Google and JRC release world's highest-res map of a brain

Researchers have gotten to the point at which they're able to accurately map the full set of neuron pathways present in one section of the brain of a fruit fly. Gotta start simple – and as incredibly intricate as this section of brain looks here, that's saying something seemingly incredible. This is the most intricate and massive map of a brain ever completed, and it's called the "hemibrain."

The hemibrain connectome, as one might refer to it, offers a "complete" look at neurons in the brain of a fruit fly. This most massive map of a brain ever produced was shared this week by scientists from Google and the Janelia Research Campus in Virginia. The connectome project team goes by the name FlyEM.

The region of the brain that's mapped is not the ENTIRE fly brain – it's just a very important section. "This region includes neurons involved in learning, navigation, smell, vision, and many other functions," according to FlyEM. Google's part in the creation of this map is described in great detail in the Google AI Blog.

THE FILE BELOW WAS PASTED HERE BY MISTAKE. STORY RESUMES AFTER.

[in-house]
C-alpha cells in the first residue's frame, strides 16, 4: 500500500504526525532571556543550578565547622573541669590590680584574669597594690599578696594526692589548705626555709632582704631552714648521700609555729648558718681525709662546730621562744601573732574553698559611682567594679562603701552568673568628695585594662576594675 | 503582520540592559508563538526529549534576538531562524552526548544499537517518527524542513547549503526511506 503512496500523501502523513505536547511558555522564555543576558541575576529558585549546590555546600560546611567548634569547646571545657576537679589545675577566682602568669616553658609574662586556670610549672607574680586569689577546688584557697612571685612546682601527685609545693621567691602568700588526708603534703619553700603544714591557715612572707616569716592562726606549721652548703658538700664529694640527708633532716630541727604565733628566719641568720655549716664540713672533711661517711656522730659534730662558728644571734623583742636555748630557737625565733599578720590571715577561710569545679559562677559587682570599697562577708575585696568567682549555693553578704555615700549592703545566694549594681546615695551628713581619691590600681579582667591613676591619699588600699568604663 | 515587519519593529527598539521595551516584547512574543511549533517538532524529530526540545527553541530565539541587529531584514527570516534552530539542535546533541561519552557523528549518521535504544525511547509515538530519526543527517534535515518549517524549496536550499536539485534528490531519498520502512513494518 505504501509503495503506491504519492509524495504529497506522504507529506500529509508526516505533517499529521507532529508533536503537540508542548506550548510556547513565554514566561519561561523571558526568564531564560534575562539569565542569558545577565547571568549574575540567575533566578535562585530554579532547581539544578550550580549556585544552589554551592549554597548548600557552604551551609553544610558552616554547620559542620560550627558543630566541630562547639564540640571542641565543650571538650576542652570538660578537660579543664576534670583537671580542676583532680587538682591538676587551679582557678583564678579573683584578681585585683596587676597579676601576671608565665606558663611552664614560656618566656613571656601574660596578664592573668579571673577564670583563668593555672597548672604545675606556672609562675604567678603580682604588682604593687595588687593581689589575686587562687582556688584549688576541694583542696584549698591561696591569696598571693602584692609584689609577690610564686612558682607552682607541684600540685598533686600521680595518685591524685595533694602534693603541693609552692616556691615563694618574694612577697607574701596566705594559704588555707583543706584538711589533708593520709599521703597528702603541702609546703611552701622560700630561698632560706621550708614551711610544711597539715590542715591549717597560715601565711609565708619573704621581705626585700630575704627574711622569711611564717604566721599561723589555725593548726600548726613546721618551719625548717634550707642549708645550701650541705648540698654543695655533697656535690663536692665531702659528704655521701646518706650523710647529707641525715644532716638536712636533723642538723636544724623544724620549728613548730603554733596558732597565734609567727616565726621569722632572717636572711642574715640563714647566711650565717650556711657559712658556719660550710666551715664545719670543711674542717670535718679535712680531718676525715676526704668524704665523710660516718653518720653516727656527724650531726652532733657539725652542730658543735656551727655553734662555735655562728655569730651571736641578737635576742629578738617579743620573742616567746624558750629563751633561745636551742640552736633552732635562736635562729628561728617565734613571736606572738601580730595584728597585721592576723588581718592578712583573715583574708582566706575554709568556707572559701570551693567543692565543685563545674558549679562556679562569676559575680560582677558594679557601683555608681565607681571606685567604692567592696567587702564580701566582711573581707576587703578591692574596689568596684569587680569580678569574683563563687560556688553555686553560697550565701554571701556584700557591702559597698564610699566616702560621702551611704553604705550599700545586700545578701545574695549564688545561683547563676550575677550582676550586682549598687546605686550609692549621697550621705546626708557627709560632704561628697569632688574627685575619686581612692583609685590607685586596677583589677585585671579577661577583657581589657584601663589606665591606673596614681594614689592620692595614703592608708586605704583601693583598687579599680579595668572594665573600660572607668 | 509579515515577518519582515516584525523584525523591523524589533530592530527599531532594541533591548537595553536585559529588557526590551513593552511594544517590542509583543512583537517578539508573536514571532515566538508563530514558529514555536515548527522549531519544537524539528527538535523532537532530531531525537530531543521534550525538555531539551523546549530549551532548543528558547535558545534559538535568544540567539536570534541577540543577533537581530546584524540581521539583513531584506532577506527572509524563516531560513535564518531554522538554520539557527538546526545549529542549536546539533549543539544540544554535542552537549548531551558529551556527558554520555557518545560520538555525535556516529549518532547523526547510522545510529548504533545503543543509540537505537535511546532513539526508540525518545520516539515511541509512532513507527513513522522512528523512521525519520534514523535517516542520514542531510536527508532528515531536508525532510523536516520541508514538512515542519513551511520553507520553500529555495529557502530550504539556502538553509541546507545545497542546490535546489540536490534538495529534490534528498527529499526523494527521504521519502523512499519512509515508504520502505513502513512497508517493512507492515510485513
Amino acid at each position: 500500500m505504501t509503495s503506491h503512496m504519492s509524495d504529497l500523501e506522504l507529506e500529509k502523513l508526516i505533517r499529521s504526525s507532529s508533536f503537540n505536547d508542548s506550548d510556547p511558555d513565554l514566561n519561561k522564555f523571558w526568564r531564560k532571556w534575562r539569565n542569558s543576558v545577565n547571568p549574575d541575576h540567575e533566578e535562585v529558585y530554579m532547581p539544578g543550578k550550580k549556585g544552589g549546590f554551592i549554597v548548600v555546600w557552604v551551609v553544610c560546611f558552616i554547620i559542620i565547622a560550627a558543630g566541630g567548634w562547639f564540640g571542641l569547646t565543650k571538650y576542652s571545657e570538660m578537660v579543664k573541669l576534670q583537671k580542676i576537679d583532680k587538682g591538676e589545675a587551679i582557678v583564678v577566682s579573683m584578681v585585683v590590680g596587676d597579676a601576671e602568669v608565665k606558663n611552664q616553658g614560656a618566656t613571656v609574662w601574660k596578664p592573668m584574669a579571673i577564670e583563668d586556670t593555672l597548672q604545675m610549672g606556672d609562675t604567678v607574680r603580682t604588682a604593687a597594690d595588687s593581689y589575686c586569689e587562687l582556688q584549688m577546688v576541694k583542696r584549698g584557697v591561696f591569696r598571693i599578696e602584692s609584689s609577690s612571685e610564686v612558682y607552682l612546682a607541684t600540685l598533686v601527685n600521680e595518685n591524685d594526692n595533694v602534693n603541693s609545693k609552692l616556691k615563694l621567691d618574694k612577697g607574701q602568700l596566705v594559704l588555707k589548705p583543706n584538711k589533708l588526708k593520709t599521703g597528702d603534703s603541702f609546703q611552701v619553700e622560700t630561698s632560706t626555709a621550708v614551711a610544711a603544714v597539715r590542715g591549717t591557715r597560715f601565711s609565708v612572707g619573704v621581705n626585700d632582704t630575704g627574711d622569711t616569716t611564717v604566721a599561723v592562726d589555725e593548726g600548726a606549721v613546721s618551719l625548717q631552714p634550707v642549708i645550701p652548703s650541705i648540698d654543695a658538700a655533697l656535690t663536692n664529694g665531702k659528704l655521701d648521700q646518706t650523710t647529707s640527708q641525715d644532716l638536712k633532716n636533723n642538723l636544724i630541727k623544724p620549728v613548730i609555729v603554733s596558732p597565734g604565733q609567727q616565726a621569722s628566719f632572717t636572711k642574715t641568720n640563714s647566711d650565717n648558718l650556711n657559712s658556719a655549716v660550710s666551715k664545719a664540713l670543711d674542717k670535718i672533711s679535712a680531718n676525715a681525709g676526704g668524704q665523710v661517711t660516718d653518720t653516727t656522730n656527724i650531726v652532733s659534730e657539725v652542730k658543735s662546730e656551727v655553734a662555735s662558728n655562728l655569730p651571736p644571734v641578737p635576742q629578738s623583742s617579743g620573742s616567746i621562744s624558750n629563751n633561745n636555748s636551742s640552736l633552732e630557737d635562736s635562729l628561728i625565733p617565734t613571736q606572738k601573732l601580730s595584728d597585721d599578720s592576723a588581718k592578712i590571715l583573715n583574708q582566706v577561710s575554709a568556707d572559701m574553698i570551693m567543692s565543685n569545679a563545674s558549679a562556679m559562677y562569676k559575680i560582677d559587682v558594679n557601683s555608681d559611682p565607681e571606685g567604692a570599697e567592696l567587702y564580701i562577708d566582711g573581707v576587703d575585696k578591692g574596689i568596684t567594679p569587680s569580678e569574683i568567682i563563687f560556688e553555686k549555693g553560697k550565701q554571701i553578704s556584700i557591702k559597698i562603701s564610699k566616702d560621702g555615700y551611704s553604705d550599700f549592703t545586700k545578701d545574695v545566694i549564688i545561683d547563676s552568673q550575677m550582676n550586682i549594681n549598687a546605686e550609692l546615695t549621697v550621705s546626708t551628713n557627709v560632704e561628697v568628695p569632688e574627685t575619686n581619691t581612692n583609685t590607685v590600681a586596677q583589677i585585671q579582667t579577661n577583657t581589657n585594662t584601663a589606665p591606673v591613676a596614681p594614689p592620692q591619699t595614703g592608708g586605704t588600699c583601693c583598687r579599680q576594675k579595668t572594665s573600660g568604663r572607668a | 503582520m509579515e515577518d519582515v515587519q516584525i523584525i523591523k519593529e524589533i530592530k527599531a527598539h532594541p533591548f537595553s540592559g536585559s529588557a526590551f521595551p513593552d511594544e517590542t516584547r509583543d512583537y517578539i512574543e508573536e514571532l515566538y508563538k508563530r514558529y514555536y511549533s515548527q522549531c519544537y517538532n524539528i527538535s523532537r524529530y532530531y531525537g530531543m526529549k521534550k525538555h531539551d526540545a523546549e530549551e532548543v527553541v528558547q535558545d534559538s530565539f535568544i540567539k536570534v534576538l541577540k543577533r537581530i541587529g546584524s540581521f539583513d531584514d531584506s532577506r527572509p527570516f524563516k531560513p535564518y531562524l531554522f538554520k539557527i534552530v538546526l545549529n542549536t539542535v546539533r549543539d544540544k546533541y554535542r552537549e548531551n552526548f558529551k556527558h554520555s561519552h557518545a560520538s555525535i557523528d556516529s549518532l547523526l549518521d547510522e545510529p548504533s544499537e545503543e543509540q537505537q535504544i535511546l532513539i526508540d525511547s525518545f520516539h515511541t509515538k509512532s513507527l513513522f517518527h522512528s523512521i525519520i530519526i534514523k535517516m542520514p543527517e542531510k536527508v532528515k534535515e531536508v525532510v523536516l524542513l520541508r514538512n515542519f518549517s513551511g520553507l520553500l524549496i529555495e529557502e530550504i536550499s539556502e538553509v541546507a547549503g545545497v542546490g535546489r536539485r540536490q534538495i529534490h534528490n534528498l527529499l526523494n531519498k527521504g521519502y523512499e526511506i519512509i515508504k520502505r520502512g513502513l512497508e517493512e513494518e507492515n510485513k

"This was a big bet on something people thought was almost impossible to do," said Google research scientist and former laboratory head at Janelia, Viren Jain. "This will be the first time that we can really have a nuanced look at the organization of a nervous system with 100,000 neurons on a synaptic scale."

The FlyEM team have made the data shown in this map, as well as "all the tools necessary to use it" available to the public. They've made these tools and the data accessible and usable to the public for free, as of January 21, 2020.

Releases today include the following:

• Terabytes of raw data, proofread 3D reconstruction, and synaptic annotations

• The web-based tool neuPrint

• A download size-friendly compact representation of the connectome

• A pre-print with further details related to the production and analysis of the hemibrain connectome.

The brain is done – that's what you see above. Now the team is expanding beyond the brain. They'll be expanding to a complete connectome of the entire fly nervous system within the next two years.